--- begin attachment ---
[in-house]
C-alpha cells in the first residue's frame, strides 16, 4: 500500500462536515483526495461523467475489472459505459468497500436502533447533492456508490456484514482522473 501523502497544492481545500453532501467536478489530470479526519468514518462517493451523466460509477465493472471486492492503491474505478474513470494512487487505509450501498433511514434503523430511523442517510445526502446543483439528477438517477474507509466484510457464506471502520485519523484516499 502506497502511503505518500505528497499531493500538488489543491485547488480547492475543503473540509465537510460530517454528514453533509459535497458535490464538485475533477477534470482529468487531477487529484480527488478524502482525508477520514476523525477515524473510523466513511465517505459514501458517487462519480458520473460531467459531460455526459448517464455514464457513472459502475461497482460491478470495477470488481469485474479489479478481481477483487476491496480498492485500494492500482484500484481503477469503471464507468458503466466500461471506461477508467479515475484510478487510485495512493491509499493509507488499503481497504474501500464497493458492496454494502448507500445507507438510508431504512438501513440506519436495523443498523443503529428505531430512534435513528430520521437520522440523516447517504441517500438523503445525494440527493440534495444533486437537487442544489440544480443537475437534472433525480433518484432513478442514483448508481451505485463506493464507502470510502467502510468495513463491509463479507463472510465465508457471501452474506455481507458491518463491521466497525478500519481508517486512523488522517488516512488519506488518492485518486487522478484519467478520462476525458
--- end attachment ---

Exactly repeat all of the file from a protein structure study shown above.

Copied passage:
[in-house]
C-alpha cells in the first residue's frame, strides 16, 4: 500500500462536515483526495461523467475489472459505459468497500436502533447533492456508490456484514482522473 501523502497544492481545500453532501467536478489530470479526519468514518462517493451523466460509477465493472471486492492503491474505478474513470494512487487505509450501498433511514434503523430511523442517510445526502446543483439528477438517477474507509466484510457464506471502520485519523484516499 502506497502511503505518500505528497499531493500538488489543491485547488480547492475543503473540509465537510460530517454528514453533509459535497458535490464538485475533477477534470482529468487531477487529484480527488478524502482525508477520514476523525477515524473510523466513511465517505459514501458517487462519480458520473460531467459531460455526459448517464455514464457513472459502475461497482460491478470495477470488481469485474479489479478481481477483487476491496480498492485500494492500482484500484481503477469503471464507468458503466466500461471506461477508467479515475484510478487510485495512493491509499493509507488499503481497504474501500464497493458492496454494502448507500445507507438510508431504512438501513440506519436495523443498523443503529428505531430512534435513528430520521437520522440523516447517504441517500438523503445525494440527493440534495444533486437537487442544489440544480443537475437534472433525480433518484432513478442514483448508481451505485463506493464507502470510502467502510468495513463491509463479507463472510465465508457471501452474506455481507458491518463491521466497525478500519481508517486512523488522517488516512488519506488518492485518486487522478484519467478520462476525458